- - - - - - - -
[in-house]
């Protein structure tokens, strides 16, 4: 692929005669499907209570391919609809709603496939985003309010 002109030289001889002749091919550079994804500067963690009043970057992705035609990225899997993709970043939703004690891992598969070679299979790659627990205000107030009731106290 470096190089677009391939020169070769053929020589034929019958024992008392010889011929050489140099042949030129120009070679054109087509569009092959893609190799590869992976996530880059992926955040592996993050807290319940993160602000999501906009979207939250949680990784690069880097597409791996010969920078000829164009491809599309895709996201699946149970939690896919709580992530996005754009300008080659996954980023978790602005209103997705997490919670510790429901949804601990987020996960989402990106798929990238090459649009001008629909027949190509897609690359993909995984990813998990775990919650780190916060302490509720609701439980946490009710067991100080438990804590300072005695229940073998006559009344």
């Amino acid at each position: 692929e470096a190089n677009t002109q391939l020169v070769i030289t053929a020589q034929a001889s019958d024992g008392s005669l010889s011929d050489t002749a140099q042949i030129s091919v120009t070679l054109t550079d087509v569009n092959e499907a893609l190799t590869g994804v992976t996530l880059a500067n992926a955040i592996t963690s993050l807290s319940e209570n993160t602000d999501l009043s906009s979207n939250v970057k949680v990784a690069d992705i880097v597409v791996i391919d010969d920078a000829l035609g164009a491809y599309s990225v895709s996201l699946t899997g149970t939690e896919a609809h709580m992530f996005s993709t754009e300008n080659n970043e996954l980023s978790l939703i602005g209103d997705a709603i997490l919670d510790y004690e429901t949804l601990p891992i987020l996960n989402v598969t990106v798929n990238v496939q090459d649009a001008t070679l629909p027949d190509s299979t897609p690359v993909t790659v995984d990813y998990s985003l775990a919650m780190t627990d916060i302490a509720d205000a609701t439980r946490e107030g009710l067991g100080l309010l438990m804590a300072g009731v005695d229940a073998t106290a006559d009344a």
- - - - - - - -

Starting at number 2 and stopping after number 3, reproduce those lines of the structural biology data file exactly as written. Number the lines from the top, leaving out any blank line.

């Protein structure tokens, strides 16, 4: 692929005669499907209570391919609809709603496939985003309010 002109030289001889002749091919550079994804500067963690009043970057992705035609990225899997993709970043939703004690891992598969070679299979790659627990205000107030009731106290 470096190089677009391939020169070769053929020589034929019958024992008392010889011929050489140099042949030129120009070679054109087509569009092959893609190799590869992976996530880059992926955040592996993050807290319940993160602000999501906009979207939250949680990784690069880097597409791996010969920078000829164009491809599309895709996201699946149970939690896919709580992530996005754009300008080659996954980023978790602005209103997705997490919670510790429901949804601990987020996960989402990106798929990238090459649009001008629909027949190509897609690359993909995984990813998990775990919650780190916060302490509720609701439980946490009710067991100080438990804590300072005695229940073998006559009344």
């Amino acid at each position: 692929e470096a190089n677009t002109q391939l020169v070769i030289t053929a020589q034929a001889s019958d024992g008392s005669l010889s011929d050489t002749a140099q042949i030129s091919v120009t070679l054109t550079d087509v569009n092959e499907a893609l190799t590869g994804v992976t996530l880059a500067n992926a955040i592996t963690s993050l807290s319940e209570n993160t602000d999501l009043s906009s979207n939250v970057k949680v990784a690069d992705i880097v597409v791996i391919d010969d920078a000829l035609g164009a491809y599309s990225v895709s996201l699946t899997g149970t939690e896919a609809h709580m992530f996005s993709t754009e300008n080659n970043e996954l980023s978790l939703i602005g209103d997705a709603i997490l919670d510790y004690e429901t949804l601990p891992i987020l996960n989402v598969t990106v798929n990238v496939q090459d649009a001008t070679l629909p027949d190509s299979t897609p690359v993909t790659v995984d990813y998990s985003l775990a919650m780190t627990d916060i302490a509720d205000a609701t439980r946490e107030g009710l067991g100080l309010l438990m804590a300072g009731v005695d229940a073998t106290a006559d009344a």